It is an evocative though rarely used photograph: a man standing before an unkempt line of graves, the markers askew and unadorned. The image is known to have been taken on the farm of James and Elizabeth Carpenter (an elderly couple whose son Solon served in the Fredericksburg Artillery) on the Wilderness Battlefield, a now-forgotten area well behind the Union lines, about midway between NPS holdings at Wilderness and Chancellorsville.
Today the site of the Carpenter farm is home to the local chapter of the Isaac Walton League. Nobody that I know of has been able to identify the specific location on the farm of this view (or another less interesting image apparently from the same series). These don’t appear to be fresh burials, for the ground seems covered with a season’s worth of leaves and nature’s refuse–something consistent with its 1866 date (our friend John Cummings will have much more to say about this series of postwar images in an upcoming book).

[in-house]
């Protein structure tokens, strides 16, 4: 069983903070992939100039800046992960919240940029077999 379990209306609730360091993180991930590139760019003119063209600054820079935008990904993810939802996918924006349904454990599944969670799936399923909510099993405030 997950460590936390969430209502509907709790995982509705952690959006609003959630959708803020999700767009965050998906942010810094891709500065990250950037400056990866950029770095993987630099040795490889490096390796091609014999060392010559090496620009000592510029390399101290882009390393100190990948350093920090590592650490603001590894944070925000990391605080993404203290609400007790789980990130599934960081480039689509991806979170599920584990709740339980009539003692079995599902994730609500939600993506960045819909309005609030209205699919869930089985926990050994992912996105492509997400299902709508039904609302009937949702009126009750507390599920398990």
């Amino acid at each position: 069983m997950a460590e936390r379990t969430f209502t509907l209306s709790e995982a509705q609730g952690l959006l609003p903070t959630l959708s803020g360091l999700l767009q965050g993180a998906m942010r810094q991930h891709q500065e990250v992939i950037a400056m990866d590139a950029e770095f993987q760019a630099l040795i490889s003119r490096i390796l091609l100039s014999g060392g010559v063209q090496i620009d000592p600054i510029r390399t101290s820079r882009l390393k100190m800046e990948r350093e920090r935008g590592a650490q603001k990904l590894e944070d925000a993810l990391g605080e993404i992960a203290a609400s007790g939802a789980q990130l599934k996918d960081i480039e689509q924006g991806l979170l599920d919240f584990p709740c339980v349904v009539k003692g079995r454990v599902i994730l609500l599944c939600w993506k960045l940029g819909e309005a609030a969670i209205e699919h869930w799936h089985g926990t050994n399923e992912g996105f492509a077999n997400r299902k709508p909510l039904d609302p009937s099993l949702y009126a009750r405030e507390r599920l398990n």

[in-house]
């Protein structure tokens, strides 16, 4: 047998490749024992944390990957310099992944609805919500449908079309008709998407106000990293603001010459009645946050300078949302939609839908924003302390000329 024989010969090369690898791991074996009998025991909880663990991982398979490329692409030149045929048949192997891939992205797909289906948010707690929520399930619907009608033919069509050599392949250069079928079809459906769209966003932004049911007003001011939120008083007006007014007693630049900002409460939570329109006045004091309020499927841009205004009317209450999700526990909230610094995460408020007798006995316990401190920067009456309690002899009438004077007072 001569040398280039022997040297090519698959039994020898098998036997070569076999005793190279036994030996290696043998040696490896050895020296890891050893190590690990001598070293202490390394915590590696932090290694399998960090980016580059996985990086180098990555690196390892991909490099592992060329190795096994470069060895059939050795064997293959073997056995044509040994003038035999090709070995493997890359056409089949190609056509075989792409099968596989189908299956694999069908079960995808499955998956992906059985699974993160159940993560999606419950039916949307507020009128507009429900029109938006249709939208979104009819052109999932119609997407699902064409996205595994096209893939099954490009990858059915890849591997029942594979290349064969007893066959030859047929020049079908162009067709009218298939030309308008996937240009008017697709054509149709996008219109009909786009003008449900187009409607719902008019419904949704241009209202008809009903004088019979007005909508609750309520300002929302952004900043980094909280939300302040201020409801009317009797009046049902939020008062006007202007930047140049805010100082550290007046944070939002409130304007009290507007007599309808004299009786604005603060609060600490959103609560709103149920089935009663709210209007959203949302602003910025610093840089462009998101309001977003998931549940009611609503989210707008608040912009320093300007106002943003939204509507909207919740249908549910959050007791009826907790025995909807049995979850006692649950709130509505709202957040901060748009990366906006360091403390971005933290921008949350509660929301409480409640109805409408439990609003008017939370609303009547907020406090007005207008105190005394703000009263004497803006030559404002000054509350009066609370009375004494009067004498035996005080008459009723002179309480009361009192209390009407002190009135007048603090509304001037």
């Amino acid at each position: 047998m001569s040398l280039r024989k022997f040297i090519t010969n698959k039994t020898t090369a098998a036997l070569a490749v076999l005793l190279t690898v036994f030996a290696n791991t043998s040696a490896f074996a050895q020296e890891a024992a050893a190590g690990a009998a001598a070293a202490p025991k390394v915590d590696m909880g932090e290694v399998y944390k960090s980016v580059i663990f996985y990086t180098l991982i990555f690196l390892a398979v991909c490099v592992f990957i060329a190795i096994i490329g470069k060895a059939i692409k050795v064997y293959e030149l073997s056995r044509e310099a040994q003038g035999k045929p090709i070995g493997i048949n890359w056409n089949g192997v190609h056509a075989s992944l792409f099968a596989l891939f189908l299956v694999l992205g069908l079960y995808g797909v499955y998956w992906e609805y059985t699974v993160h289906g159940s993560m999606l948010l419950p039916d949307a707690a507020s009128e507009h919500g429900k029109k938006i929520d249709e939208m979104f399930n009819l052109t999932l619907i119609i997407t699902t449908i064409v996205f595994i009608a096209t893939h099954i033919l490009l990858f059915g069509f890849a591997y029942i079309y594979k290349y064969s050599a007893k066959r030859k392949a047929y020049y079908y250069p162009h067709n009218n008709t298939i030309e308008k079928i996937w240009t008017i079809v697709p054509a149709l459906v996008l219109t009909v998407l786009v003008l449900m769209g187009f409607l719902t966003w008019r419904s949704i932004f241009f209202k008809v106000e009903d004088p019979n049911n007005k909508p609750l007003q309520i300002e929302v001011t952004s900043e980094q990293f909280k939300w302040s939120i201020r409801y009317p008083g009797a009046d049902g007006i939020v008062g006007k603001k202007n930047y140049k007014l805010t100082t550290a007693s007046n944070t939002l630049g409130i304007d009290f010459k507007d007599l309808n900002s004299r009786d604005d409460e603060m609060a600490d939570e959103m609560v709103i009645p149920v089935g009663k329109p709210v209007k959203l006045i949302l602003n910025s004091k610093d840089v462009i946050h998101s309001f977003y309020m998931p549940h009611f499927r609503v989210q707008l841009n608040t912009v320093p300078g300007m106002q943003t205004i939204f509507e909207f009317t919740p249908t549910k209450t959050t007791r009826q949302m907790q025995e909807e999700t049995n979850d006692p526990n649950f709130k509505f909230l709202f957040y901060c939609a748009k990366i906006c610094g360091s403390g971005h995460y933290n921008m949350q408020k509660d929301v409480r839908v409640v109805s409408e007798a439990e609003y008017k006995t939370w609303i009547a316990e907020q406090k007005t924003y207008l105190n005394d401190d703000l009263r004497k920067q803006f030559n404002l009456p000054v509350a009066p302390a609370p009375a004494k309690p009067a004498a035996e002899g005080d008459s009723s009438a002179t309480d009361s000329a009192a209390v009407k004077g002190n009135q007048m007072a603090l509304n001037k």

The scene shows at least twenty-one graves, all but one of them seemingly marked by a stake or pole rather than a headboard. The method of marking the graves suggests this work was done in the aftermath of battle, rather than by the Union burial corps that came through the area in 1865. (We discussed and illustrated their method of marking graves in our post on Wilderness Cemetery #2, which you can find here.) No place else do I know of stakes being used to mark field burials, and the lone visible headboard in this view is radically different from the mass-produced, carefully painted boards carried and planted by the 1865 burial crews. Continue reading